By Brad Smith – Originally posted on our BeerSmith Home Brewing Blog – Subscribe here
Pilsner beer is remarkable not only for its modern dominance, but also its relatively recentorigins. The popularity of Pilsner is truly worldwide, so much so that Pilsner recipes stilldominates the US and many other beer markets. It is simply the most popular beer style in theworld.Pilsner's origins can be traced to a single date and location. On November 11
, 1842, in the townof Pilsen the first keg of Pilsner Urquell was tapped. (Ref:Daniels) This makes Pilsner one of the youngest beer styles, even among lager beer styles which were brewed in nearby Bavaria atleast back to the 1500's.Pilsen in Bohemia (modern day Czech Republic) had a unique combination of ingredients andcircumstance to create the Pilsner style. First, the surrounding country produced light 2-rowMonrovian barley, considered the finest light malt for brewing beer. Second, the country produced a hops originally known as Zatac red, now called Saaz. Saaz hops is a noble hop prized for its aroma.Third, Pilsen had extremely soft water that is desirable for making very pale beers, and alsoenhances the bitterness from the hops. Finally, Bohemian Pilsen shared many brewingtechniques with nearby Bavaria. The first Pilsner was created with a combination of these four elements and the important fifth element of Bavarian lager yeast. The result was the palest of lagers with a refreshing aromatic hop finish that we now know as Pilsner.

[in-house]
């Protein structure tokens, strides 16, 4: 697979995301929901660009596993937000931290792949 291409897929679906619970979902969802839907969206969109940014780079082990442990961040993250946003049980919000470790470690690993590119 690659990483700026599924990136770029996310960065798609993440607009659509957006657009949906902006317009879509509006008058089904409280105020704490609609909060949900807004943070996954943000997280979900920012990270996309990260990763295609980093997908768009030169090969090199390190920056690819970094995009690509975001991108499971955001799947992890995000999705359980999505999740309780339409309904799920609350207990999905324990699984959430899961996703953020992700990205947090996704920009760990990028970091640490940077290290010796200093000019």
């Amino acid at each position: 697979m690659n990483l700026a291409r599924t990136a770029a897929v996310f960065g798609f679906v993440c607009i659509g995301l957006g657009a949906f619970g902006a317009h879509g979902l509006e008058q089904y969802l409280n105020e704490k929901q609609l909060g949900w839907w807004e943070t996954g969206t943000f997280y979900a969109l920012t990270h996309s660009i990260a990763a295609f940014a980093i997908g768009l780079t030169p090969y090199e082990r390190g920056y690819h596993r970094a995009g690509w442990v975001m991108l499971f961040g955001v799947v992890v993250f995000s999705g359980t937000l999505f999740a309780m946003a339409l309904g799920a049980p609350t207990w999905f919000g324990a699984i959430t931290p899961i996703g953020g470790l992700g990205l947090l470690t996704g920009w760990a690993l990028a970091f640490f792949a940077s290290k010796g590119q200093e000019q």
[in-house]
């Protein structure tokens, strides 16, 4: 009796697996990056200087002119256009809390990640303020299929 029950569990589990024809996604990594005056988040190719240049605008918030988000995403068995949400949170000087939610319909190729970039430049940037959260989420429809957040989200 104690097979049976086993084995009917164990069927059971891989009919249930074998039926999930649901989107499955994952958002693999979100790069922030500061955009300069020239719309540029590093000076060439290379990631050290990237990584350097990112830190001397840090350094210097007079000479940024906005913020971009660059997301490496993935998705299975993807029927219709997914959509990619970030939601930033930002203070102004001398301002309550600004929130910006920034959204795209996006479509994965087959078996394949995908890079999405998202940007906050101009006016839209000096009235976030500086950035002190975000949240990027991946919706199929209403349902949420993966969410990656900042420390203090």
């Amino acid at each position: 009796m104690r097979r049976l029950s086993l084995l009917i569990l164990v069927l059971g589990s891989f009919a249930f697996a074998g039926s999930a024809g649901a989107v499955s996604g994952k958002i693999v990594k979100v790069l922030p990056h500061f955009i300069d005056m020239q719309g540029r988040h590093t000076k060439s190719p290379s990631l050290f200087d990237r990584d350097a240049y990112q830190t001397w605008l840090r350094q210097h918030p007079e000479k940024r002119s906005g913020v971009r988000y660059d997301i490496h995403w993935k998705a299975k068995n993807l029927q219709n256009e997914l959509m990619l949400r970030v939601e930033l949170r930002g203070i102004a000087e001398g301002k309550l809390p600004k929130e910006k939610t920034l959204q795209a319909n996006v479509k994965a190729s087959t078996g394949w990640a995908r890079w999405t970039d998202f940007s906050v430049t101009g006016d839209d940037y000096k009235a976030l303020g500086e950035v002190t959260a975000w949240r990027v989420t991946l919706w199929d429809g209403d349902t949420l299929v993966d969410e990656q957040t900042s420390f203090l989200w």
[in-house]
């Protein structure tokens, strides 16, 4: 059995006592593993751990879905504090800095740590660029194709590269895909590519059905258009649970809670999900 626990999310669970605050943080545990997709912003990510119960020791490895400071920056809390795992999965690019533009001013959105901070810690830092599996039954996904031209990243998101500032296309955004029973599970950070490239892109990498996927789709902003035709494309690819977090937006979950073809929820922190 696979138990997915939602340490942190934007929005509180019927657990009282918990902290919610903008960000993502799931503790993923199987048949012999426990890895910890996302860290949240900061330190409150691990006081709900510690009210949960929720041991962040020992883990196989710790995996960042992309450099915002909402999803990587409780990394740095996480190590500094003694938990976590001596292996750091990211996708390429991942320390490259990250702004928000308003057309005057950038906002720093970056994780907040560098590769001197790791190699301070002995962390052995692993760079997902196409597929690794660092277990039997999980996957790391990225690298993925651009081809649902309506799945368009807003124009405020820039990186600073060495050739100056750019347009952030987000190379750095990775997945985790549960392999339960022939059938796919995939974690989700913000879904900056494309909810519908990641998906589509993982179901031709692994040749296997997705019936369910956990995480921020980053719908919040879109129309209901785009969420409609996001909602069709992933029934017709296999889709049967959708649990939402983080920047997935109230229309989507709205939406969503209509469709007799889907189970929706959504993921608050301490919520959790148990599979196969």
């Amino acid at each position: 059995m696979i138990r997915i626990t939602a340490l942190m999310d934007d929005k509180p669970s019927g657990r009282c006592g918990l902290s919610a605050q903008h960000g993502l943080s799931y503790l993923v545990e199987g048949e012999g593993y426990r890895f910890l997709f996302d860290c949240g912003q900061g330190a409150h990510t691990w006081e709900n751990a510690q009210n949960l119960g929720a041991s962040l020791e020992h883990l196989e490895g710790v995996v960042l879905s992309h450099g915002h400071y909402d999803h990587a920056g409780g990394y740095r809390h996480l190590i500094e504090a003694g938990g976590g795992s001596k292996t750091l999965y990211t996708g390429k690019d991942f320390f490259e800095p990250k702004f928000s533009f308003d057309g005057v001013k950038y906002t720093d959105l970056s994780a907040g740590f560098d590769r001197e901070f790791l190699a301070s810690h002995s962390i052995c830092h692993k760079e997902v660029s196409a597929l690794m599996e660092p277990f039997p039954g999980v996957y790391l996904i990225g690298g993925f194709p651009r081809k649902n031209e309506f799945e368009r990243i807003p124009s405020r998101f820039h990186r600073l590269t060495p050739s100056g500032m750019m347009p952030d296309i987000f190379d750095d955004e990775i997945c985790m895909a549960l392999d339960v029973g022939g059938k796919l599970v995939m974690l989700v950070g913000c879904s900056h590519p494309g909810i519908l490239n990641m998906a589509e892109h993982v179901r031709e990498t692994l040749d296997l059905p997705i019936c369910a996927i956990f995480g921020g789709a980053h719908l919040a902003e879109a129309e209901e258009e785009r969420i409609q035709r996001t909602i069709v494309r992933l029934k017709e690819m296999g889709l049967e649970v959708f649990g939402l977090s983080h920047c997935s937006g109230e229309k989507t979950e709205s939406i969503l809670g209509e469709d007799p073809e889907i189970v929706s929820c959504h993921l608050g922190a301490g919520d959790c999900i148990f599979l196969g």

The Pilsner Style
The defining example of Pilsner is the original Pilsner Urquell from the Pilsner Urquell breweryin Pilsen, Czech republic. In fact the word Pilsner is reserved in Bohemia exclusively for brewers in Pilsen.Pilsners have an original gravity between 1.044 and 1.056, very light color of 4-6 SRM and hoprate of 35-45 IBUs. They have light to medium body, a clean flavor and finish with lowdiaceytls. They are hoppy and slightly malty with no aftertaste. They are typically wellcarbonated, and often served in a tall Pilsner glass to enhance the perception of carbonation.
Brewing Pilsner Beer
The unusually pale color of Pilsner derives from the use of Monrovian Pilsner malt that is maltedat the brewery at the low temperature of 100-122F versus 170-180F for an average lager malt.The lower temperature develops less melodin and a far lighter color than conventional lager malt. It also leaves some residual moisture that will spoil Pilsner malt if not used quickly.Monrovian Pilsner malt is most desirable for brewing Pilsners, though it can be difficult to findhere in the US. Pilsner malt from other sources is an acceptable alternative, and lager malt can be used in a pinch, though it will result in a darker beer than true Pilsner malt.Brewing light colored Pilsner from extract can be a challenge as extracts are inherently darker than corresponding grain malts due to theextraction process.The best course of action is to
choose the lightest possible pilsner or lager malt extract if you want an authentic light pilsner color.